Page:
pinch of salt
1 tsp dried thyme (optional)
1 egg( beaten)
you might also need a little water if the pasty is not coming together.

Place the flour, thyme (if using) and salt in a mixing bowl, add the fats, and rub them into the flour until the mix resembles fine breadcrumbs. Mix in the egg, and use your hands to bring the mix together until it forms a clump of dough. If the mix is too dry, and not adhering, add a little water (around a tablespoon at a time) until you can get it to form a ball.

Don't be scared of pastry, the trick is to be light handed but confident. This pastry will become tough if over-handled. Be as firm as you need to be to get the dough into a ball, just don't bash it around.

Pastry made,wrap it in cling film, or put it in a plastic bag, and pop it in the fridge to rest for at least an hour.

The Stew

1 tbsp
1 lb of diced stewing meat
1 large onion, chopped
5 medium carrots, peeled and chopped into fairly large chunks.
about 10 mushrooms, sliced.
3 tbsps all purpose flour
6 medium potatoes, peeled and diced.
1 and 3/4 pints beef stock
2 tsps dried thyme
salt and pepper, to taste
Corn starch to thicken gravy (you may not need this)

Keep your prepared potatoes to one side, in a bowl or pot, covered with cold water.

Heat the oil in a large pot, add the beef, and brown. Add the onions, and cook until the onions are becoming translucent, then add the mushrooms, and stir in the flour. Add about 1/4 pint on the beef stock, and stir to make sure you have no clumps of flour, and the base of the gravy is smooth. Stir in the rest of the stock, add the carrots and thyme. Cook on a gentle heat for 1 1/2 hours, or until the meat is tender.

Remove pastry from fridge, and preheat oven to 200 degrees Celsius (390 Fahrenheit)

Drain potatoes, add to stew, and cook for around 15 minutes, or until tender. Season to taste. If the gravy is too thin, slake around 4 tsps of corn starch in a little water to make a smooth paste, and stir into the gravy. Cook for around 5 minutes, stirring all the time.

Pour the prepared stew into a casserole or deep pie dish. Dust a work surface with flour, and roll out the pastry large enough to cover your dish. Top the stew with pastry, and cut a hole in the top to let the steam escape.

Place in the centre of the oven, and bake for 45-60 minutes, or until the pastry is golden brown. Smile at your achievement.

Serve on it's own, or with a green vegetable of your choice.

Wednesday, 2 October 2013

Action First, Feelings Later.

In many ways, I need to act more, and think less. I'm guilty of wallowing in my feelings (usually negative) about certain situations. In most cases, not only is this wallowing selfish, it's also pointless, because A, B, or C still needs to be done, regardless of how I feel about it.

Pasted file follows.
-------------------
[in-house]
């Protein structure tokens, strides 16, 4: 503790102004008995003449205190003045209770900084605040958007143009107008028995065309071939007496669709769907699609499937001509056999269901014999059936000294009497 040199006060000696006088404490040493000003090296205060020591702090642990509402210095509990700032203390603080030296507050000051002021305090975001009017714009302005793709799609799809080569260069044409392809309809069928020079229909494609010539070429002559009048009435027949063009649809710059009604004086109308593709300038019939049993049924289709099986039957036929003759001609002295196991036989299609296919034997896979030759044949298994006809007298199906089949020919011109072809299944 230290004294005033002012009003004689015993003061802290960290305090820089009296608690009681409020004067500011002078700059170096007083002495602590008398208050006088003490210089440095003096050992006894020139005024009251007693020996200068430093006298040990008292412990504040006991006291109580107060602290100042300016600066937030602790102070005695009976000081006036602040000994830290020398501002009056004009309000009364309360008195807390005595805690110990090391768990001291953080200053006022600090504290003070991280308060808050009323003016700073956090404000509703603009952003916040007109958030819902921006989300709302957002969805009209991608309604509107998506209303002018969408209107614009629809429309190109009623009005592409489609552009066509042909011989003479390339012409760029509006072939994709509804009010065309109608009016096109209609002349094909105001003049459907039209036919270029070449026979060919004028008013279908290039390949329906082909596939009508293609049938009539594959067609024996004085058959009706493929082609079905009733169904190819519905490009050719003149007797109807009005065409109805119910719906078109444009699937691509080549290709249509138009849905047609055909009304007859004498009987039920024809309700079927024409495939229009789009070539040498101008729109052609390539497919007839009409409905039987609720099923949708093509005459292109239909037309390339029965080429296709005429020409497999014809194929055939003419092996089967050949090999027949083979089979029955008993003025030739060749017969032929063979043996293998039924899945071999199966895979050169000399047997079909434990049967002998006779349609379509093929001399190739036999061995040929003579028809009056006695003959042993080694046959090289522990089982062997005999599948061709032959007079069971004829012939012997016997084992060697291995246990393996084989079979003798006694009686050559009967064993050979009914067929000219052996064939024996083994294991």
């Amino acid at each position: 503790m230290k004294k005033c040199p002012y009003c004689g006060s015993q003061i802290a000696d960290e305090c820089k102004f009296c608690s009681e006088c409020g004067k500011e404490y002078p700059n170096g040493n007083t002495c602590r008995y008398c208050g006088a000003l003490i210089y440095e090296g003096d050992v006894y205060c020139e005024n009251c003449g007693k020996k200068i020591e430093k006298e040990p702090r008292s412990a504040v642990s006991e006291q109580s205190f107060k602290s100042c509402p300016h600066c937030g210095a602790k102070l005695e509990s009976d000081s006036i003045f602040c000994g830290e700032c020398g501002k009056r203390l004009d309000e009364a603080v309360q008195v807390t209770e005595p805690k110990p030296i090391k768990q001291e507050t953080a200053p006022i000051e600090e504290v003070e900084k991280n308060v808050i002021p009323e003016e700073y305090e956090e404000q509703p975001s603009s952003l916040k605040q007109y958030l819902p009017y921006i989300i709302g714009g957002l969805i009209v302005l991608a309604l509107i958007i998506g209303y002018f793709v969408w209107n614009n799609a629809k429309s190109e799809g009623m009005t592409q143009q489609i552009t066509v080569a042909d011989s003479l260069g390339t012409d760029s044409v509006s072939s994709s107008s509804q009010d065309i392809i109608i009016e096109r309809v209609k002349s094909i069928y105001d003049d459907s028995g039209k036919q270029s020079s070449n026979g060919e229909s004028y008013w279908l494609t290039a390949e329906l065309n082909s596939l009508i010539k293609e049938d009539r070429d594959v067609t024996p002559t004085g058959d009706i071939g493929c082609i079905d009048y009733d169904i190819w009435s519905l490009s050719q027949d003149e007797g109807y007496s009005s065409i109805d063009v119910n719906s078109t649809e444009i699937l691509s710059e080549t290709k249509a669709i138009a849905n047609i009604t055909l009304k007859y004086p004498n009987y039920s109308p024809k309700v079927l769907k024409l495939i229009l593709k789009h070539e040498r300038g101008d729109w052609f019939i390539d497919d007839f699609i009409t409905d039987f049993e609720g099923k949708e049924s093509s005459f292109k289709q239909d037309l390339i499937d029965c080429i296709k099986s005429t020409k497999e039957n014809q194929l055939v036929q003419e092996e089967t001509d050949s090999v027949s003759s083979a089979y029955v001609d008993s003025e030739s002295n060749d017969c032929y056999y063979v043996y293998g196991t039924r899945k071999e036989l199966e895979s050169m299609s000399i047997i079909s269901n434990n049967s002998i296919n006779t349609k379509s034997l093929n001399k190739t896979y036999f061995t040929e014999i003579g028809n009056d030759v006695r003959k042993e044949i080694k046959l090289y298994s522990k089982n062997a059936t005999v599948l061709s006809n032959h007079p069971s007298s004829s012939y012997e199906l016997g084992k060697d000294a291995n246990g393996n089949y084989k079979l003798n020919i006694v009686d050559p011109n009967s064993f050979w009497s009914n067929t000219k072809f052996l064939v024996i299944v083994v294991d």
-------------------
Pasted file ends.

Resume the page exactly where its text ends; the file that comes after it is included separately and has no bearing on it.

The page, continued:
I can't promise to change overnight to a positive attitude, but I can at least make an effort to just get on with things without bitterness or complaint. I can learn that some things we just need to accept (small child wanting to come into bathroom with you) and that however much I might dislike it, saying yes means one less fight in a day.

Maybe being busier will help. There's so much stuff out there telling us 'movement is good for you.' Perhaps that's the key. Action, not dithering. Decisiveness, not pondering. Often I spend time dreading an event, like going to the toddlers group. I convince myself so much that it's going to be awful that the belief is so ingrained, that I wouldn't enjoy it no matter what. Since I've decided that the kids going to a toddlers' group should be a priority, wouldn't it be better to go in with at least a neutral (if not a positive) attitude?

By the same token, I need to start seizing the day more. The kids bring their clothes, shoes and jackets to me straight after breakfast. They look hopeful that we'll go out and do something, even if it's just go to the local playground, or go into the garden. So often, I ignore this silent plea. I dress them, but don't put on their shoes or coats. I dress them, but I stay in my pyjamas, and the day is wasted.

Why? Because I didn't feel like going out? Because there might be Other People at the park? Because it might rain? None of these things are good enough reasons for my children to miss out on these simple joys of childhood. I cannot continue to let my feelings talk me out of doing things. Less selfish wallowing, and more action is required.